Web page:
Till date only 22% of the total water potential has been tapped to generate power. Interestingly, the country's power need is nearly 126,000mW but the power generated from water sources by big or middle sized dams is about 78,000mW. HESCO points out that if water mills are used directly for power generation across the Himalaya, the local power needs can be met sufficiently. Being a traditional activity of the mountains, knowledge, skill and infrastructure are all ready.
Studies conducted at different levels reveal that the 500,000 water mills dotting the entire Himalayan region can produce as much as 2500mW of power, assuming each generates 5kW. That is a cash generation of Rs.1200 million per hour! Not only this: it can give employment to 1,500,000 people.
Water wipes out darkness:
The eco friendly water mills could easily generate enough power for a village unit. In September 1995 at Manali in Himachal Pradesh when the entire region was in the grip of floods and houses were in darkness, the only lights were on at Simon Woolvet and Paula Chaudhuri's house. They had upgraded their water mill, which produces 5kW!
In Lachiwala near Dehradun one such upgraded water mill generates enough electricity to light home appliances along with grinding grains. Says Thakur Singh who has upgraded his Gharat, "Electricity generated from Gharat is enough to run TV, refrigerator, cooler, fans and light bulbs." The cost to upgrade the water mill was around Rs.10,000, adds he. In another example P S Bhandari of of village Khod in Rudraprayag district of Garhwal was able to generate 5mW of electricity for his village. Mr.Bhandari designed his own turbine and started generating power by putting his water mill to use. Due to his excellent effort, all 51 houses of his village have access to light. Mr.Bhandari has provided one bulb per household and charges Rs.10 per month for his service.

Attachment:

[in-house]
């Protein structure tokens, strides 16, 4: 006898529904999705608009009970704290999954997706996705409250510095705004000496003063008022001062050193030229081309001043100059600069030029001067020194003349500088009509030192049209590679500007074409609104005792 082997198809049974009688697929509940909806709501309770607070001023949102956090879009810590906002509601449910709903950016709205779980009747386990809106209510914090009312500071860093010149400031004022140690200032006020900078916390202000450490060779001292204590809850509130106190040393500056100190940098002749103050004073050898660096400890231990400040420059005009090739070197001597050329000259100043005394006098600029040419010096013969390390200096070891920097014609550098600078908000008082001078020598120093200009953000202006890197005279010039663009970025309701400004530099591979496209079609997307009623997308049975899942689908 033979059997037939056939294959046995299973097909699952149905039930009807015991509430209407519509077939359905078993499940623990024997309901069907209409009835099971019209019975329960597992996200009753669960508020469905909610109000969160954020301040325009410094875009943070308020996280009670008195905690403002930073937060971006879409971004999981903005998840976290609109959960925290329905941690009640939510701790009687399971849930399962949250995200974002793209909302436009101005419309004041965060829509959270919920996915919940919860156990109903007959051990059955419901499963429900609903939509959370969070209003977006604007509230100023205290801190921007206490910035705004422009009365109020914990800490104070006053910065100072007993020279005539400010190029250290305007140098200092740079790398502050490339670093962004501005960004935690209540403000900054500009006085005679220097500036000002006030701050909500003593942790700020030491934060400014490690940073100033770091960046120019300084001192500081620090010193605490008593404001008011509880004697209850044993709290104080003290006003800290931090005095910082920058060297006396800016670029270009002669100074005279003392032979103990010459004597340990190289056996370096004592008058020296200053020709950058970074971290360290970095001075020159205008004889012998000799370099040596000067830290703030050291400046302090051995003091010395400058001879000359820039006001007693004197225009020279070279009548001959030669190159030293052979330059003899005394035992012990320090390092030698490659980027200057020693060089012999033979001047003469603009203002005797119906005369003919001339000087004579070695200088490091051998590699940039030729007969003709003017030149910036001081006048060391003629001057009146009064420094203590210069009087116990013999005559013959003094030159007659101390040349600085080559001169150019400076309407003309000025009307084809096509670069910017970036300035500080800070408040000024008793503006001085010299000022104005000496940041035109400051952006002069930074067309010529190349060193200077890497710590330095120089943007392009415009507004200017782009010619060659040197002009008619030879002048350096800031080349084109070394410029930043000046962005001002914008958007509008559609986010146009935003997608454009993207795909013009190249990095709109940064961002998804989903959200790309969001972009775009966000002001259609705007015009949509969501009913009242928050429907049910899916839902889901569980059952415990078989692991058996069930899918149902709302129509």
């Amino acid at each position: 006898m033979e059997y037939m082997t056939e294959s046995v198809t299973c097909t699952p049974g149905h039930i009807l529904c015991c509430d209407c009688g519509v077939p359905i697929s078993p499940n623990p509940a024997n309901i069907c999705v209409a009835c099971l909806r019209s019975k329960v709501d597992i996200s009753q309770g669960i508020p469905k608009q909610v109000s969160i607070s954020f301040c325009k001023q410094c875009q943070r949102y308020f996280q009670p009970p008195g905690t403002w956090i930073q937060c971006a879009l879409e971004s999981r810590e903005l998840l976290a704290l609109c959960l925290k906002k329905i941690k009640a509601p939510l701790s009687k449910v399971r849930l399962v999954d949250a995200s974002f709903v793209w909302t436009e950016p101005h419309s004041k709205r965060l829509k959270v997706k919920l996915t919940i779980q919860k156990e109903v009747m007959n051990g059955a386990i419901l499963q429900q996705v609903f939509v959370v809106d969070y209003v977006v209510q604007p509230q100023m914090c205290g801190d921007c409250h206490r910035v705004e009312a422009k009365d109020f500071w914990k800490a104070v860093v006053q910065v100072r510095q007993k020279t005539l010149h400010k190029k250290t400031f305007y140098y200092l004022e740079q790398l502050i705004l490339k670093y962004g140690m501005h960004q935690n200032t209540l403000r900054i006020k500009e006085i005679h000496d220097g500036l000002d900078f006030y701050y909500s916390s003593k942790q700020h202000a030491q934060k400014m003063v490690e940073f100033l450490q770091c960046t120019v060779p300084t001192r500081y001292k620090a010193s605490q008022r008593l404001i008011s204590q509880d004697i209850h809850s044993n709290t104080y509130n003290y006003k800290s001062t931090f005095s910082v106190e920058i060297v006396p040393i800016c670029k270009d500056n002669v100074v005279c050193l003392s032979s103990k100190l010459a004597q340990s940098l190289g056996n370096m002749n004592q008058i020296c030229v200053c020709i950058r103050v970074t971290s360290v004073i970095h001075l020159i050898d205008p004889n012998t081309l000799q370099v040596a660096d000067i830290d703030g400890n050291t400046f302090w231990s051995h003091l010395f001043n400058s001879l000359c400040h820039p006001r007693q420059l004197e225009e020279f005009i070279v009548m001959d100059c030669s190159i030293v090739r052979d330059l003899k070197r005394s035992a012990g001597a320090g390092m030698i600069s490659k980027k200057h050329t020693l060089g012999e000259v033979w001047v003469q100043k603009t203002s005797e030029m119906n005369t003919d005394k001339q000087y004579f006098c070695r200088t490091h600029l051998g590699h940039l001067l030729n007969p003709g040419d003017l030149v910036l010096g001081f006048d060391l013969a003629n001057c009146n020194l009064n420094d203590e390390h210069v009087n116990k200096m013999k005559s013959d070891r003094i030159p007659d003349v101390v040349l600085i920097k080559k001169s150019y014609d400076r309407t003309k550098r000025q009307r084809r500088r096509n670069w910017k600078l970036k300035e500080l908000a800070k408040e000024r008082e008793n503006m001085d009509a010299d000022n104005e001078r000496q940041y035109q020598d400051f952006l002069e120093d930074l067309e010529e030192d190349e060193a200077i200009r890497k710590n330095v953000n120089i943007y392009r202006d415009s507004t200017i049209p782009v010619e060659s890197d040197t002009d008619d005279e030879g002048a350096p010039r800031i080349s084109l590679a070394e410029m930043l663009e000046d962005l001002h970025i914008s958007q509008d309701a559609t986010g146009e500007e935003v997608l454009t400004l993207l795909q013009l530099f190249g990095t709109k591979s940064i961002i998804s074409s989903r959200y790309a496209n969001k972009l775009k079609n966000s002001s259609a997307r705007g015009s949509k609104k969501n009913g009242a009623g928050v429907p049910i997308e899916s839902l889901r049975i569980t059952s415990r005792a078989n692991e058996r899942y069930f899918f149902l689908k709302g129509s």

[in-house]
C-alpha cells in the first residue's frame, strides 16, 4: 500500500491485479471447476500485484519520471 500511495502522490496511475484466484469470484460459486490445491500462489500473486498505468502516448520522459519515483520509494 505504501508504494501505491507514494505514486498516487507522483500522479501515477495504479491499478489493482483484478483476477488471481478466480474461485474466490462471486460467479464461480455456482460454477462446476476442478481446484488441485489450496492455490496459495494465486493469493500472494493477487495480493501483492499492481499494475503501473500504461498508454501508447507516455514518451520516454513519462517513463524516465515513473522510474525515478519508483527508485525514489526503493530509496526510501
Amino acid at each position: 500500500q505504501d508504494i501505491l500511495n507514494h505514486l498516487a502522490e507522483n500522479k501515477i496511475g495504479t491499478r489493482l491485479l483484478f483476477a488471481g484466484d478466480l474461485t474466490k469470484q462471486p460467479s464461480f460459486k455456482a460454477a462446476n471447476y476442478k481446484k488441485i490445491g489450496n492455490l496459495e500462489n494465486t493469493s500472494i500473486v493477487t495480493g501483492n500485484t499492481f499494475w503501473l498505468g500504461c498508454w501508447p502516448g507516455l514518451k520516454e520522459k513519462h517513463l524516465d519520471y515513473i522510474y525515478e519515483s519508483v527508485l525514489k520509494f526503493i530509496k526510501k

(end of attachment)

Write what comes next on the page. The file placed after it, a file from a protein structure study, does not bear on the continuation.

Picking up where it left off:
Ramesh Dhobal, activist involved with water mill movement says, "negligence and failure to improve the capacity of the traditional Gharat has resulted in the decay and closure of Gharats." Still, in the backward hilly areas, these units are doing excellent work, he elaborates.
'Gharat Flour' fetches more:
Generally water millers in the Himalayan region had been ignored though they had been involved in the grinding of grains. Moreover, in the erstwhile UP hills --and now Uttaranchal-- they have been paying Rs.60 as taxes to the state government since British time but they were never included in district level plans. In an attempt to empower water millers, the first ever National Convention of Water Millers was held in New Delhi two years ago. The millers in the convention demanded grant of soft loans for the upgradation of their units. Due to the repeated efforts of water millers and NGOs, the Ministry of Small Scale and Cottage Industry has recently announced the status of 'cottage industry' to the water mills.